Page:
The finale of 2016 brought Portland some heavy bouts of snow that led to several traffic accidents throughout the city. While it’s advised to stay indoors as much as possible when road conditions are snowy, driving in thick snow may be unavoidable if you’re looking to partake in winter sports like skiing and snowboarding. There are signs along the roadways leading up to Oregon’s top ski resorts warning drivers that tire chains are required. By law, drivers are required to obey the signs, but what exactly are the laws regarding tire chains? Are there any times when you would not need to put them on?
Oregon Tire Chain Laws
The Oregon Department of Transportation provides drivers with a few options to drive safely in the snow. ODOT recognizes tire chains and traction tires. The state also permits certain vehicles to use all-season radial tires or snow tires in lieu of tire chains. If you drive a vehicle with 4-wheel or all-wheel drive and use approved snow tires, you are exempt from applying chains to your vehicle, so long as your vehicle weighs under 10,000 pounds.
Vehicles under 10,000 pounds are considered “light duty vehicles” and consist of passenger cars and light trucks. Minimum chain requirements state that “chains should be on one tire on each side of the primary drive axle.” Not sure what this means? If your car has front-wheel drive, the chains should go on the front tires. Rear-wheel drive vehicles should have the chains applied to the back tires. In serious conditions, chains may be required on all four tires. If you only have two chains, you should at least know where to put the only chains you have.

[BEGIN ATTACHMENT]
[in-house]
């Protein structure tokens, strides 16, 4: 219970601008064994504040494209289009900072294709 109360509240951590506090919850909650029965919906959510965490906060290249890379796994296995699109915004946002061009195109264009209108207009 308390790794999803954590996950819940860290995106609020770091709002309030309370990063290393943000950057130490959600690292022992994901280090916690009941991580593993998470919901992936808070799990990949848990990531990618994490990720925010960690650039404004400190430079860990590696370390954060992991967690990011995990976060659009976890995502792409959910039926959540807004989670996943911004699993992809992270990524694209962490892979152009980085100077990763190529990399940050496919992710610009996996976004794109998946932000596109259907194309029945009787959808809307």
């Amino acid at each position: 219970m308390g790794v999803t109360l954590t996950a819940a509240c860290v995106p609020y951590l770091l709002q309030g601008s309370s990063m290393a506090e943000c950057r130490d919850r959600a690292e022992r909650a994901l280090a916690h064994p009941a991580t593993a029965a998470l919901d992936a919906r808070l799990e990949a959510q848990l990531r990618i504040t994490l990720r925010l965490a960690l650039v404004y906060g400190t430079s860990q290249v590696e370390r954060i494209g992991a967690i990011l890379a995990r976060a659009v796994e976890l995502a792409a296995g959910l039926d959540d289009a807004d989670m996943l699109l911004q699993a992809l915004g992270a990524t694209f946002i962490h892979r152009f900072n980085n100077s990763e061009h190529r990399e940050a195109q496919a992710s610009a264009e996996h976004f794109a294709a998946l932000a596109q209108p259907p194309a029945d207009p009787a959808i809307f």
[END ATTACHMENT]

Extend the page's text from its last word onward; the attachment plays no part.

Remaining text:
Chains must also be placed on a vehicle or trailer being towed. The law defines chains as link chains, cable chains, or some other device that attaches to the outside of the tire specifically for the purpose of increasing the tire traction in icy/ snowy roads.
When towing, cars and light trucks are required to apply chains on both tires of the drive axle. If nothing is being towed, traction tires can be used instead of chains. How does Oregon define a “traction tire”? Under OAR 734-017-0005, traction tires include:
- Tires with studs, including retractable studs
- Tires marked as “mud and snow” or all-season radial tires
- Tires identified by the Rubber Manufacturers Association as meeting tests indicating the tire provides greater traction than mud and snow tires in winter driving conditions. Keep an eye out for the three-peaked mountain and snowflake symbol.
Chain Requirements for Truckers in Oregon
For large commercial trucks weighing over 26,001 pounds, tire chains and studded tires are viable options. In fact, contrary to popular belief studded traction tires are legal in Oregon between November 1st and April 1st of the following year. These are acceptable on all roadways where the signs will tell you that chains or traction tires are required.
Large trucks weighing 26,0001 must adhere to specific guidelines based on the specifications of the truck. Tandem-drive axle semi-trucks must have chains on two tires on each side of the primary drive axle. For helpful diagrams of where to place your tire chains, check out ODOT’s TripCheck.com.
What if I ignore the Warnings?
Unfortunately, too many people go without applying chains to their tires or changing their summer tires to approved traction tires. When you forego safety precautions, you increase the risk of being involved or causing a winter car accident. Your car is more susceptible to spinning out and you put your own safety and that of everyone around you at risk. What’s more? Driving extra slowly up a mountain pass because you refuse to pull over to apply tire chains is extremely selfish and can cause others to attempt to pass you at times that it would be unsafe to do so.
If you are a fan of snow sports, the time to get injured is not on the way up the mountain. Drive cautiously and be considerate of those around you. If you have been injured in a Portland winter car accident, attorney Richard Rizk of RizkLaw can help you receive the settlement you deserve. Call (503) 245-5677 for a free legal consultation today.